What gets your attention first each day? You have a todo list that begins to yell at you—yesterday’s list to finish first. But before the rush of productivity, God urges us to race to the foot of Mount Sinai —and pause.
That’s what God did with His people. Instead of taking them straight to Canaan from Egypt, He led them southeast for three months to Mount Sinai. There God entered into a covenant with Israel and gave them His commandments.
True, God could have led them straight to Canaan. After all, what better place to receive the Holy Bible than in the Holy Land?
But the Lord wanted them to have His Word before they walked in His plans for their future.
This principle hasn’t changed for us.
Mount Sinai, Mount Horeb, the Mountain of God
Mount Sinai served as the geographical backdrop for the final 22 chapters of Exodus, the entire book of Leviticus, and the first 11 chapters of Numbers. For a whole year Israel camped before the mountain of God (Exodus 19:1-2).
- Mount Sinai is another name for Mount Horeb (meaning “desert,” or “desolation”), the “mountain of God” where God first appeared to Moses (Exodus 3:1).
- The traditional location of Mount Sinai is Jebel Musa (“Mountain of Moses”). Nearby, the broad Plain of er-Raha (“rest) would have allowed space for the multitudes of Hebrews to camp.
- Because Scripture offers little description of the location of Mount Sinai, scholarly debates place it anywhere from Jebel Musa in the southern part of the Sinai Peninsula, to somewhere in the central or northern Sinai, or even as far as Saudi Arabia beyond the Gulf of Aqaba.
Moses had some significant events on mountains. Here are a few:
• Mount Sinai—where God called to Moses from the burning bush and where Moses later received the 10 Commandments.
• Mount Nebo—where Moses saw the Promised Land and then died.
• Mount Hermon (the likely site of the Transfiguration of Jesus)—where Moses appeared with Elijah in glory and spoke with Christ.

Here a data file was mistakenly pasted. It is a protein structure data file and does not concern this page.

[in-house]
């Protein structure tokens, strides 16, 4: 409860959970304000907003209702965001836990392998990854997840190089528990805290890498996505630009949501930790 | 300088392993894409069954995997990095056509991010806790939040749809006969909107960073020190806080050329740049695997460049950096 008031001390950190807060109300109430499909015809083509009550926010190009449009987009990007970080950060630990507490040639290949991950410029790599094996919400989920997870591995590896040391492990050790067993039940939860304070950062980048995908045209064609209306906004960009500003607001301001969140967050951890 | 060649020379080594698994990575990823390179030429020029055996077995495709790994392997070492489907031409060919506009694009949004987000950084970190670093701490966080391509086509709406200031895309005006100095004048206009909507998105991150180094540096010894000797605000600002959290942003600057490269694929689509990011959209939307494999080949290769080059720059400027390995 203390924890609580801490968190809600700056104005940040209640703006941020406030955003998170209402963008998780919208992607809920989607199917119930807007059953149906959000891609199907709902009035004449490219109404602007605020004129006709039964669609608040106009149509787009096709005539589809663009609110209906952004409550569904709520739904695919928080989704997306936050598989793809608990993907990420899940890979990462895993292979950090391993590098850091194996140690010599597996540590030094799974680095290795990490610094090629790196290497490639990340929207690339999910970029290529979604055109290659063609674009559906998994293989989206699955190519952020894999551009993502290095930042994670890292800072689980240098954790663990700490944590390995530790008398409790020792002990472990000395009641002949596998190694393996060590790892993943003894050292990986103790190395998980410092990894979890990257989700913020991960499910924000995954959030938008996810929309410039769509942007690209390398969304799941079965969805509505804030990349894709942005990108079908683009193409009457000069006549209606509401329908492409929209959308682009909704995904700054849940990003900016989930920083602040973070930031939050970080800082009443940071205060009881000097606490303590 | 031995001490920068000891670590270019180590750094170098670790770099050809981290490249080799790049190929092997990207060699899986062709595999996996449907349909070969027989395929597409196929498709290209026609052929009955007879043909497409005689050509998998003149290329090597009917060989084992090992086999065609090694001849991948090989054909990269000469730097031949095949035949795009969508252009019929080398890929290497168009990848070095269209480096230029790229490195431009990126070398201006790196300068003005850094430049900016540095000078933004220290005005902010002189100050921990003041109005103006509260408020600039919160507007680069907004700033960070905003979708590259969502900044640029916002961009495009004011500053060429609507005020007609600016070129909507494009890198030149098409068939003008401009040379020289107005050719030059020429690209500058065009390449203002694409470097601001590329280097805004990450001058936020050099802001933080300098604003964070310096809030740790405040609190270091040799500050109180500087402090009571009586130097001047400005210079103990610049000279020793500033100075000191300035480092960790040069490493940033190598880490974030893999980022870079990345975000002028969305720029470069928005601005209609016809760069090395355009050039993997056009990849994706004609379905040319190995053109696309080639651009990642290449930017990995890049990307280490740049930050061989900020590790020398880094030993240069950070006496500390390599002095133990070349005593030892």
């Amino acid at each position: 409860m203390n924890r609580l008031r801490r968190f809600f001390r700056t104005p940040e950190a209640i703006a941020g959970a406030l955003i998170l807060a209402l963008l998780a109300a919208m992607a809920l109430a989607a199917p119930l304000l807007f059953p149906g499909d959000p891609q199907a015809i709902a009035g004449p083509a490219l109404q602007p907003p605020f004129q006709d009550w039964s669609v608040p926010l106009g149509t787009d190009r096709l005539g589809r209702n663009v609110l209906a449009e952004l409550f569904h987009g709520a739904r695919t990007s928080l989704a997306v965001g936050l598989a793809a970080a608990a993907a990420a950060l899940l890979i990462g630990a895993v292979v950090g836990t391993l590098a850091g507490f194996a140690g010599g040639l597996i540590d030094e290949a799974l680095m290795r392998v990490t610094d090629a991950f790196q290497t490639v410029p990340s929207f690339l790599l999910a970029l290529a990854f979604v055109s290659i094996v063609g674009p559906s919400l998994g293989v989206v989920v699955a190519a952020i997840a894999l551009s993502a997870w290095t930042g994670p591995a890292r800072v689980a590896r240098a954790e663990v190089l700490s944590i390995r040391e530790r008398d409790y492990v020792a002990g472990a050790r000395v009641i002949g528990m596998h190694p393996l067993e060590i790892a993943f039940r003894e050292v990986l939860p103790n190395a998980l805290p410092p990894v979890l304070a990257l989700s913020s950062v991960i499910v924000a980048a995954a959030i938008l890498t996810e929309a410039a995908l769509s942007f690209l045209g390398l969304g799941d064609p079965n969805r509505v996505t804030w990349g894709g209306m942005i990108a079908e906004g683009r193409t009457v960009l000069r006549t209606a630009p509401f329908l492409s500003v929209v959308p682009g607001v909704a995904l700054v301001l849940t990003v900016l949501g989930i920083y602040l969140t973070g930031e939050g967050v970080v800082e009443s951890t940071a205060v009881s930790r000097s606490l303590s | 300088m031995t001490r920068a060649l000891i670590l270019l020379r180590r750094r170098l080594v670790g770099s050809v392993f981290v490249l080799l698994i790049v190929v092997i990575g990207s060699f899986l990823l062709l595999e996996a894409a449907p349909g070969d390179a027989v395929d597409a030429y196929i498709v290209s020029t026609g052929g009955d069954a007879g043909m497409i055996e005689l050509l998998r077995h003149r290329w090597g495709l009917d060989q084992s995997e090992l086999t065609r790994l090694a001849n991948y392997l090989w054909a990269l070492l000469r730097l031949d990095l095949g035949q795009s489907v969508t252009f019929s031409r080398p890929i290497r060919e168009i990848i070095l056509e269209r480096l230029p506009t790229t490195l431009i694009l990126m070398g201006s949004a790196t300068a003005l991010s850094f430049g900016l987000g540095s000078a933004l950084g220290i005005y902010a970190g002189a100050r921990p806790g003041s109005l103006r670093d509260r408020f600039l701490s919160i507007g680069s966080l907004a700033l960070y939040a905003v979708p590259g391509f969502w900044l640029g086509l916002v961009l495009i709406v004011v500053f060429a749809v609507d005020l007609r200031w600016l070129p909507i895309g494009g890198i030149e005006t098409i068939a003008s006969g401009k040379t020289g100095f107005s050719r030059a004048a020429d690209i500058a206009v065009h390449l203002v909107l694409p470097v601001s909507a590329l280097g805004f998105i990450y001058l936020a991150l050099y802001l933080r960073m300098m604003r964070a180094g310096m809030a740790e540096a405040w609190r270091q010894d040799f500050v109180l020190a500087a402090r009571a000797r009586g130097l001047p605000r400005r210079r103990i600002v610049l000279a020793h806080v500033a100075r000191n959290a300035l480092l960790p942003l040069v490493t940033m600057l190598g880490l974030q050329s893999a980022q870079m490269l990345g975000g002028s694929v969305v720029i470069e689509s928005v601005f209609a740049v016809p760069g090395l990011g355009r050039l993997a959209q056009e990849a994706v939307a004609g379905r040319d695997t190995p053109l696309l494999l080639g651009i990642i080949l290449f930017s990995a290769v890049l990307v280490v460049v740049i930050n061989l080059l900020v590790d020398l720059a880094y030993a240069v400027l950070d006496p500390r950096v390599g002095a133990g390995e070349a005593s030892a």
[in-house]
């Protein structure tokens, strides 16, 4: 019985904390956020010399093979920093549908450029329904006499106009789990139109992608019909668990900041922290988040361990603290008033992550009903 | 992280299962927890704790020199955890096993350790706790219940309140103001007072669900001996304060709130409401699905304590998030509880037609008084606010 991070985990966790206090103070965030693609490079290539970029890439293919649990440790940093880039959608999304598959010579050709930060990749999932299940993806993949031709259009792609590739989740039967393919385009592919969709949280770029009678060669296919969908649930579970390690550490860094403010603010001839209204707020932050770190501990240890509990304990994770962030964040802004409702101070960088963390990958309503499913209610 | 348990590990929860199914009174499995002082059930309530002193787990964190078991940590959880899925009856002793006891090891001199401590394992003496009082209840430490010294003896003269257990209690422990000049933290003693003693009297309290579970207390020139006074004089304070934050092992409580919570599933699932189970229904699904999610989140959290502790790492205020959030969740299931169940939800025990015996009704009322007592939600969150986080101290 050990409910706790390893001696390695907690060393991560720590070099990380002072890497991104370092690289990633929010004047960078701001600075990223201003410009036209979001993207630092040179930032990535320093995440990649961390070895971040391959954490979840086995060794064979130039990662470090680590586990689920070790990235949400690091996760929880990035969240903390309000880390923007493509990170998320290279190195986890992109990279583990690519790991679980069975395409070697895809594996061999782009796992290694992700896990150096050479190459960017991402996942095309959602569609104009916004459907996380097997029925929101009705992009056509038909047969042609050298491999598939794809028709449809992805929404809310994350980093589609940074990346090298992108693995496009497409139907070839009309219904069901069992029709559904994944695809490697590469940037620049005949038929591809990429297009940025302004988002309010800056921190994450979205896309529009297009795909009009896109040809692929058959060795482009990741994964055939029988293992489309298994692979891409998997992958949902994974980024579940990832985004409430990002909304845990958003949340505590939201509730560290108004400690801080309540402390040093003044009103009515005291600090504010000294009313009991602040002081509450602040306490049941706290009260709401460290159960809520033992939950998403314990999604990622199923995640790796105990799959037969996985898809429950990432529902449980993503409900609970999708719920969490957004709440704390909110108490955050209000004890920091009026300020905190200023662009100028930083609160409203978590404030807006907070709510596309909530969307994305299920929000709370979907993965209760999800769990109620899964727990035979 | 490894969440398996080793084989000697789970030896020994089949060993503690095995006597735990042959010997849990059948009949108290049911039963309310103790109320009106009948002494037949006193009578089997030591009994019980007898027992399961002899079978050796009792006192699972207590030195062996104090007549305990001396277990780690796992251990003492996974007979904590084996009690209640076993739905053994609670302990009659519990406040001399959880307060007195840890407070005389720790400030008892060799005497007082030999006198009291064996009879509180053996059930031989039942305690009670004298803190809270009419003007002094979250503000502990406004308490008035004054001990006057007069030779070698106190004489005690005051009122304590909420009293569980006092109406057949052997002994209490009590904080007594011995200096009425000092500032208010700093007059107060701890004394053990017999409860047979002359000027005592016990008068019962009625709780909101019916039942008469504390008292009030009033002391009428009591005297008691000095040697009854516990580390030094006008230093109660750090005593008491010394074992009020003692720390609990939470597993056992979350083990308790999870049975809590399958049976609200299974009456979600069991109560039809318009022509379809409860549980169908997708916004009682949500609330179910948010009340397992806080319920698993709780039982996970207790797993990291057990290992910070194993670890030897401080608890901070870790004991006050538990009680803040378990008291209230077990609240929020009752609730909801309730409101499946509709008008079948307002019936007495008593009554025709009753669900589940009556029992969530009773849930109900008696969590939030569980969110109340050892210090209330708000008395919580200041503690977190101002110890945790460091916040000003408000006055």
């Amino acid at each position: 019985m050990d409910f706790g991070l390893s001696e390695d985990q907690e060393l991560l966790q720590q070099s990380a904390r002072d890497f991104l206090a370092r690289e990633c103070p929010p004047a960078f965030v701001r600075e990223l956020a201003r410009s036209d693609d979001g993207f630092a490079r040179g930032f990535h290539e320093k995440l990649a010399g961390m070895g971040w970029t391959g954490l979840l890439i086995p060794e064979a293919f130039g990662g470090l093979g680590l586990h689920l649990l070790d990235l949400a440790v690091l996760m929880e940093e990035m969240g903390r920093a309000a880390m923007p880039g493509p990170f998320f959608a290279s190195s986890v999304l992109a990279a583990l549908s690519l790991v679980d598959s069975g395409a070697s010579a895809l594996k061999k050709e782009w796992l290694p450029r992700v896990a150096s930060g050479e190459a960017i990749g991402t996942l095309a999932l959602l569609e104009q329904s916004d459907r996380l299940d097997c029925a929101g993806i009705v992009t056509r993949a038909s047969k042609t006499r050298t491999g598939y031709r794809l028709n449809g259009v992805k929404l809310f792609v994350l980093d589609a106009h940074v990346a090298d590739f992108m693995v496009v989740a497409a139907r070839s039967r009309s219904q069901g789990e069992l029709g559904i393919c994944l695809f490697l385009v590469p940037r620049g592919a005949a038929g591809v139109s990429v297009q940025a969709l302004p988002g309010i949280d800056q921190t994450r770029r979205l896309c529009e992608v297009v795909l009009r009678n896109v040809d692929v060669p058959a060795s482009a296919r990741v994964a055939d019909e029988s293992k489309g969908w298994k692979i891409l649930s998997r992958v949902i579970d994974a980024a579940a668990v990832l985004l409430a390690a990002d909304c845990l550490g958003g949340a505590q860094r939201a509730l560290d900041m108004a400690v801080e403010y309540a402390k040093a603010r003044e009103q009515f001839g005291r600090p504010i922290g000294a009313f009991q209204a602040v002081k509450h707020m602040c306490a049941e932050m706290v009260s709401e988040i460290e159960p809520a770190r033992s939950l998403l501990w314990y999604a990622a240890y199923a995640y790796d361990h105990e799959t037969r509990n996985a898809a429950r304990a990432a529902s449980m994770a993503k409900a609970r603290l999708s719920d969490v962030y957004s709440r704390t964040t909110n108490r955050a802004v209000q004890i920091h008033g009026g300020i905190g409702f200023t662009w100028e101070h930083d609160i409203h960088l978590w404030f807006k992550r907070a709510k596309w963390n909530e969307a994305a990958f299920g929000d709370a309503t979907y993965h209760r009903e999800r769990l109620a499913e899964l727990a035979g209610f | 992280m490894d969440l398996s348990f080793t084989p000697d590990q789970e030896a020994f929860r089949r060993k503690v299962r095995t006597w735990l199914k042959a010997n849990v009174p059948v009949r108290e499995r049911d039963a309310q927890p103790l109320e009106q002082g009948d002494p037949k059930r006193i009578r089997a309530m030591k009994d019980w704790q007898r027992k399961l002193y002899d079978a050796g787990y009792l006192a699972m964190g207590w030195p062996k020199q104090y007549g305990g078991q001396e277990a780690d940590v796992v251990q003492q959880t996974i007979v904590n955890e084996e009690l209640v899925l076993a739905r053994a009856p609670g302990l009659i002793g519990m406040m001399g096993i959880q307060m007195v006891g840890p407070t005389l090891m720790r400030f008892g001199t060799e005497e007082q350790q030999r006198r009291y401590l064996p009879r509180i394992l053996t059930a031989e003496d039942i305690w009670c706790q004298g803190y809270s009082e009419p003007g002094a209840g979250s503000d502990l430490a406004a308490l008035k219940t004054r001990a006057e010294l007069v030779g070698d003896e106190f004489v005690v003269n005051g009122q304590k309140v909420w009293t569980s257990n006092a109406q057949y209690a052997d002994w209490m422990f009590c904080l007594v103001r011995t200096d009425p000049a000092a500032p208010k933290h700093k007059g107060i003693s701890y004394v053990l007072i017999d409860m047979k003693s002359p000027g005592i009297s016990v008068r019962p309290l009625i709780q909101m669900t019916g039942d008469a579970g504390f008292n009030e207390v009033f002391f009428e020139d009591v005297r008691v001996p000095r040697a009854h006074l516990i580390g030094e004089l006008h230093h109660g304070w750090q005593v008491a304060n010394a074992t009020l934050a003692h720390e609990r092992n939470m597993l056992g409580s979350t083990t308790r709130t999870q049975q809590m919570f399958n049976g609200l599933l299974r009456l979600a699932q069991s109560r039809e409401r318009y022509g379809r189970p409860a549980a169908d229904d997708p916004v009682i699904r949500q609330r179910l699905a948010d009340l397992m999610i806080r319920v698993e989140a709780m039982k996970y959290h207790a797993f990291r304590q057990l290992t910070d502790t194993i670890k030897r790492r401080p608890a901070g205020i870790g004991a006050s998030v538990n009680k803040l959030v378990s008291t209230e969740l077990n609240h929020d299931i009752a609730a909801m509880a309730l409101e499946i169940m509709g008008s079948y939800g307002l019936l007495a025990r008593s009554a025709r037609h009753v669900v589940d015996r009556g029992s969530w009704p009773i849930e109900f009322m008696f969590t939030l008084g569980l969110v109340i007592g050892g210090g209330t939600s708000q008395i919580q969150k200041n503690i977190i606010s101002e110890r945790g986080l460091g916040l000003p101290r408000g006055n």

(Photo: Jebel Musa from below. Courtesy of the Pictorial Library of Bible Lands)
God’s Word Given First Priority
Before God’s people could enter His will for their future, they needed the Scriptures. Even before entering the Promised Land, the Lord commanded His people to plan on reaffirming their commitment to living according to His Word:
- Dedication—immediately after entering the land, Joshua took Israel to Shechem to affirm their commitment to God’s Law by shouting the blessings and curses (Deuteronomy 27:4; Joshua 8:33).
- Rededication—at the end of Joshua’s life, he brought the nation together again at Shechem to rededicate themselves to the Lord again (Joshua 24).
- Repetition—The Lord required a regular public reading of the Law to the people “at the end of every seven years” (Deuteronomy 31:10–11).
- Reflection—All of Israel’s kings were commanded to write their own copy of the Law and read it daily (interestingly, no king recorded ever did this). Here’s why God gave this command to Israel’s leaders:
It shall be with him and he shall read it all the days of his life, that he may learn to fear the LORD his God. —Deuteronomy 17:19
The Principle Hasn’t Changed
Sinai came before Canaan. It always does.
- As we begin our days, it’s tempting to race toward our objectives—to enter God’s will for our lives before pondering God’s Word for our lives.
- Instead, we need to make a beeline to the Bible—to read, reflect, and then keep it with us in our hearts as we accomplish our objectives.
For it is not an idle word for you; indeed it is your life. —Deuteronomy 32:47
Tell me what you think: What helps you give God’s Word priority in your life? To leave a comment, just click here.